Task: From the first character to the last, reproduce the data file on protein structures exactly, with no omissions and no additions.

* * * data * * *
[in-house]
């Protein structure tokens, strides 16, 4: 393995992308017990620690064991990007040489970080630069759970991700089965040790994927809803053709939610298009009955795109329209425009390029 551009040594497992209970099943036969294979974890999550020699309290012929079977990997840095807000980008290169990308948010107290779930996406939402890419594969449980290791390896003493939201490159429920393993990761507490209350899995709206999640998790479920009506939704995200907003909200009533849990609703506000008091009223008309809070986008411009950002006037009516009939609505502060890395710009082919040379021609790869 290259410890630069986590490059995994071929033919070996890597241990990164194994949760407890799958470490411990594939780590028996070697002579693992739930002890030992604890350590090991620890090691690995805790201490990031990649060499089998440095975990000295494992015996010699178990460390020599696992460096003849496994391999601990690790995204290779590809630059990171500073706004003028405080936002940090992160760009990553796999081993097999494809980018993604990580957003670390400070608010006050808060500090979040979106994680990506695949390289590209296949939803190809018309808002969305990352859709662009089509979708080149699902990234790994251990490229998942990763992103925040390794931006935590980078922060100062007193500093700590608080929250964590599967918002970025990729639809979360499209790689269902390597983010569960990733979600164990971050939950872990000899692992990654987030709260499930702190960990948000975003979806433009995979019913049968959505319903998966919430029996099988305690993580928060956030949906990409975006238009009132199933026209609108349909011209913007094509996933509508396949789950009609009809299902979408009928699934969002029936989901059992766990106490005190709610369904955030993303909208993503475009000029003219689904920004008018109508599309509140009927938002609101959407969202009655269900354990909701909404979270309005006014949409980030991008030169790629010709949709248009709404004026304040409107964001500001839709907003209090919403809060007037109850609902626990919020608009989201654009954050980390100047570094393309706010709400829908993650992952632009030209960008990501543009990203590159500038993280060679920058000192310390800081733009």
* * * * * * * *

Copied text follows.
[in-house]
């Protein structure tokens, strides 16, 4: 393995992308017990620690064991990007040489970080630069759970991700089965040790994927809803053709939610298009009955795109329209425009390029 551009040594497992209970099943036969294979974890999550020699309290012929079977990997840095807000980008290169990308948010107290779930996406939402890419594969449980290791390896003493939201490159429920393993990761507490209350899995709206999640998790479920009506939704995200907003909200009533849990609703506000008091009223008309809070986008411009950002006037009516009939609505502060890395710009082919040379021609790869 290259410890630069986590490059995994071929033919070996890597241990990164194994949760407890799958470490411990594939780590028996070697002579693992739930002890030992604890350590090991620890090691690995805790201490990031990649060499089998440095975990000295494992015996010699178990460390020599696992460096003849496994391999601990690790995204290779590809630059990171500073706004003028405080936002940090992160760009990553796999081993097999494809980018993604990580957003670390400070608010006050808060500090979040979106994680990506695949390289590209296949939803190809018309808002969305990352859709662009089509979708080149699902990234790994251990490229998942990763992103925040390794931006935590980078922060100062007193500093700590608080929250964590599967918002970025990729639809979360499209790689269902390597983010569960990733979600164990971050939950872990000899692992990654987030709260499930702190960990948000975003979806433009995979019913049968959505319903998966919430029996099988305690993580928060956030949906990409975006238009009132199933026209609108349909011209913007094509996933509508396949789950009609009809299902979408009928699934969002029936989901059992766990106490005190709610369904955030993303909208993503475009000029003219689904920004008018109508599309509140009927938002609101959407969202009655269900354990909701909404979270309005006014949409980030991008030169790629010709949709248009709404004026304040409107964001500001839709907003209090919403809060007037109850609902626990919020608009989201654009954050980390100047570094393309706010709400829908993650992952632009030209960008990501543009990203590159500038993280060679920058000192310390800081733009």